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734th Air Mobility Squadron keeps people, cargo moving

Airman 1st Class James Weimer and Staff Sgt. Allen Rees, 734th Air Mobility Squadron aerial porters, load equipment used for Valiant Shield 2010 on a C-130 Hercules at Andersen Air Force Base, Guam, Sept. 30. (U.S. Air Force photo/ Senior Airman Nichelle Anderson)

Airman 1st Class James Weimer and Staff Sgt. Allen Rees, 734th Air Mobility Squadron aerial porters, load equipment used for Valiant Shield 2010 on a C-130 Hercules at Andersen Air Force Base, Guam, Sept. 30. (U.S. Air Force photo/ Senior Airman Nichelle Anderson)

Staff Sgt. Allen Rees, 734th Air Mobility Squadron aerial porters loads essential equipment used for Valiant Shield on a C-130 Hercules at Andersen Air Force Base, Guam, Sept. 30. The 734th AMS successfully supported Pacific Commands largest exercise, Valiant Shield 2010, while simultaneously executing fighter and tanker unit swap outs and sustained normal Air Mobility Command missions. (U.S. Air Force photo/Senior Airman Nichelle Anderson)

Staff Sgt. Allen Rees, 734th Air Mobility Squadron aerial porters loads essential equipment used for Valiant Shield on a C-130 Hercules at Andersen Air Force Base, Guam, Sept. 30. The 734th AMS successfully supported Pacific Commands largest exercise, Valiant Shield 2010, while simultaneously executing fighter and tanker unit swap outs and sustained normal Air Mobility Command missions. (U.S. Air Force photo/Senior Airman Nichelle Anderson)

Equipment used for Valiant Shield 2010 is loaded onto a C-130 Hercules at Andersen Air Force Base, Guam, Sept. 30. The 734th Air Mobility Squadron successfully supported Pacific Commands largest exercise here, while simultaneously executing fighter and tanker unit swap outs and sustaining normal operations. (U.S. Air Force photo/ Senior Airman Nichelle Anderson)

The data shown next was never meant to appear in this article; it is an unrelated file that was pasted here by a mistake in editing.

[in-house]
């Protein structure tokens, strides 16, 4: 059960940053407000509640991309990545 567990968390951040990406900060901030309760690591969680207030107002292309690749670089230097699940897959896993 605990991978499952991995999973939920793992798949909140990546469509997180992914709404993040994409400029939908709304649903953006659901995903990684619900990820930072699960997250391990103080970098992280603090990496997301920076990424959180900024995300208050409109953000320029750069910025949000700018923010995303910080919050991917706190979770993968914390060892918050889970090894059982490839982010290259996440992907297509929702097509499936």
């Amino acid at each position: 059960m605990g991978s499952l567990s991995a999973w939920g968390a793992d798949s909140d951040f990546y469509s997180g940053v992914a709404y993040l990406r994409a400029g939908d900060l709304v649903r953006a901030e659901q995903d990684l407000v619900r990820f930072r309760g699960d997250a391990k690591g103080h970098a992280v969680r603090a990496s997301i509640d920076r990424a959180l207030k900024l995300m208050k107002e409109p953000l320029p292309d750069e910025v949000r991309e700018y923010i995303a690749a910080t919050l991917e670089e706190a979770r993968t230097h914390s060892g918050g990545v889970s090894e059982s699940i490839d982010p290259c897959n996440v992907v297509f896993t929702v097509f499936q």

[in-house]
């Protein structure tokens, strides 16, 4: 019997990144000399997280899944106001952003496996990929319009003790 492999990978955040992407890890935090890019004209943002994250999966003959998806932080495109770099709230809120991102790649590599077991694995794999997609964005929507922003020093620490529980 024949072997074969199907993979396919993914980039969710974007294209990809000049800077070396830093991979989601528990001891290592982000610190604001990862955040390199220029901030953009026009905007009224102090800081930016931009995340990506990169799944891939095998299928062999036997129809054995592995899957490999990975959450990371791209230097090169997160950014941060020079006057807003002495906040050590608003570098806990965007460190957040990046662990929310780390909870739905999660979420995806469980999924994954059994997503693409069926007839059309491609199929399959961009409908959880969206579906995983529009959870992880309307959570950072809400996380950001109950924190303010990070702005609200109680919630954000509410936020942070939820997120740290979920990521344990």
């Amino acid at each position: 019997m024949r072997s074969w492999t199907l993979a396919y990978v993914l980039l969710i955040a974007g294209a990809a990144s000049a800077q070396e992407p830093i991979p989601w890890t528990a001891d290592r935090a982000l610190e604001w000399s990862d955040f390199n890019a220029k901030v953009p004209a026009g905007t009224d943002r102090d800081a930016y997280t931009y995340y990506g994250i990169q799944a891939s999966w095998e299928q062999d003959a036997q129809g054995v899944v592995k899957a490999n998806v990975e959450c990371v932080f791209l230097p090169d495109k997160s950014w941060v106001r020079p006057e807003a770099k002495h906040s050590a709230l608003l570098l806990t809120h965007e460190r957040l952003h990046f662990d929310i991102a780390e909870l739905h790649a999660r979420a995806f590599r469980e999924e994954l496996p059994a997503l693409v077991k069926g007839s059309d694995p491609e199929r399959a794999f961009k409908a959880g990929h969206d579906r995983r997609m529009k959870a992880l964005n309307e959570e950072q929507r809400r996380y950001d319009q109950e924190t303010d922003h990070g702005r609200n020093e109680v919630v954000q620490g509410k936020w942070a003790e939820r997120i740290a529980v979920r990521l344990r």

Equipment used for Valiant Shield 2010 is loaded onto a C-130 Hercules at Andersen Air Force Base, Guam, Sept. 30. The 734th Air Mobility Squadron successfully supported Pacific Commands largest exercise here, while simultaneously executing fighter and tanker unit swap outs and sustaining normal operations. (U.S. Air Force photo/ Senior Airman Nichelle Anderson)

ANDERSEN AIR FORCE BASE, Guam -- Airmen from the 734th Air Mobility Squadron Aerial Port rose to the challenge and successfully supported Pacific Command's largest exercise, Valiant Shield 2010, while simultaneously executing fighter and tanker unit swap-outs and sustained normal Air Mobility Command missions.

The 2T2X1s in the Air Transportation career field, "Port Dawgs," are well known for their tenacious work ethic and ability to accelerate people, cargo and aircraft in support of air mobility operations.

The Port Dawgs' work began well before Valiant Shield operations commenced and continued long after the exercise concluded. The team coordinated and executed all aerial port support, working closely with the 36th Wing Installation Deployment Officer and the Logistics Readiness Squadron team, the many units deployed to Andersen, and numerous support agencies.

While the entire aerial port team, made up of 78 military and 30 civilians, rose to the challenge and executed flawless operations, they were quick to identify that it takes an entire Team Andersen effort to execute operations.

"During Valiant Shield, we were supported by the 44th Aerial Port Squadron (AFRC). 1st Lt. Benjamin Guerrero, Senior Master Sgt. Raymond Arceo and Master Sgt. Anthony Toves quickly transitioned to active duty and easily integrated into daily operations," said Capt. Matt Gosselin, Aerial Port Operations officer. "Their efforts were key to air freight operations as they filled critical gaps in vacant leadership positions. We also had fellow Port Dawgs from the 36th Mobility Response Squadron integrate into our team, providing additional load team member and supervisor support."

"This is as close as we come to "war-time" ops tempo and watching my team perform was amazing! The fact that we accomplished so much in such a short time with zero mishaps is truly extraordinary and I couldn't be more proud of our team," the captain said.